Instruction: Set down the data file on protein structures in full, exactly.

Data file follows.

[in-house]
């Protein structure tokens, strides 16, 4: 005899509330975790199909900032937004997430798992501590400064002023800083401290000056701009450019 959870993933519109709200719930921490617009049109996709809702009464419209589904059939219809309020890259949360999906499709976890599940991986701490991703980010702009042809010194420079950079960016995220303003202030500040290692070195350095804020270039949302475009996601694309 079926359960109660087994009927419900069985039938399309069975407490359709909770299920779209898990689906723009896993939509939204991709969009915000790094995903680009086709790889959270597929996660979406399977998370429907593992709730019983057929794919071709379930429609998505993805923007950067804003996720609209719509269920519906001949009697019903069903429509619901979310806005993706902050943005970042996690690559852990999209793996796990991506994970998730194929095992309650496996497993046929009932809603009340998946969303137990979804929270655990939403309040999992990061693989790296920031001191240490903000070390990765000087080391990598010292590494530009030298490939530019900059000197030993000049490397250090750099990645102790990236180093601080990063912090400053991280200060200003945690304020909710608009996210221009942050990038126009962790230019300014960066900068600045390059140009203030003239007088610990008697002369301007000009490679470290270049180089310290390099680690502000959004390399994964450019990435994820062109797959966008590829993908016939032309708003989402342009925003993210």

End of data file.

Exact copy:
[in-house]
């Protein structure tokens, strides 16, 4: 005899509330975790199909900032937004997430798992501590400064002023800083401290000056701009450019 959870993933519109709200719930921490617009049109996709809702009464419209589904059939219809309020890259949360999906499709976890599940991986701490991703980010702009042809010194420079950079960016995220303003202030500040290692070195350095804020270039949302475009996601694309 079926359960109660087994009927419900069985039938399309069975407490359709909770299920779209898990689906723009896993939509939204991709969009915000790094995903680009086709790889959270597929996660979406399977998370429907593992709730019983057929794919071709379930429609998505993805923007950067804003996720609209719509269920519906001949009697019903069903429509619901979310806005993706902050943005970042996690690559852990999209793996796990991506994970998730194929095992309650496996497993046929009932809603009340998946969303137990979804929270655990939403309040999992990061693989790296920031001191240490903000070390990765000087080391990598010292590494530009030298490939530019900059000197030993000049490397250090750099990645102790990236180093601080990063912090400053991280200060200003945690304020909710608009996210221009942050990038126009962790230019300014960066900068600045390059140009203030003239007088610990008697002369301007000009490679470290270049180089310290390099680690502000959004390399994964450019990435994820062109797959966008590829993908016939032309708003989402342009925003993210």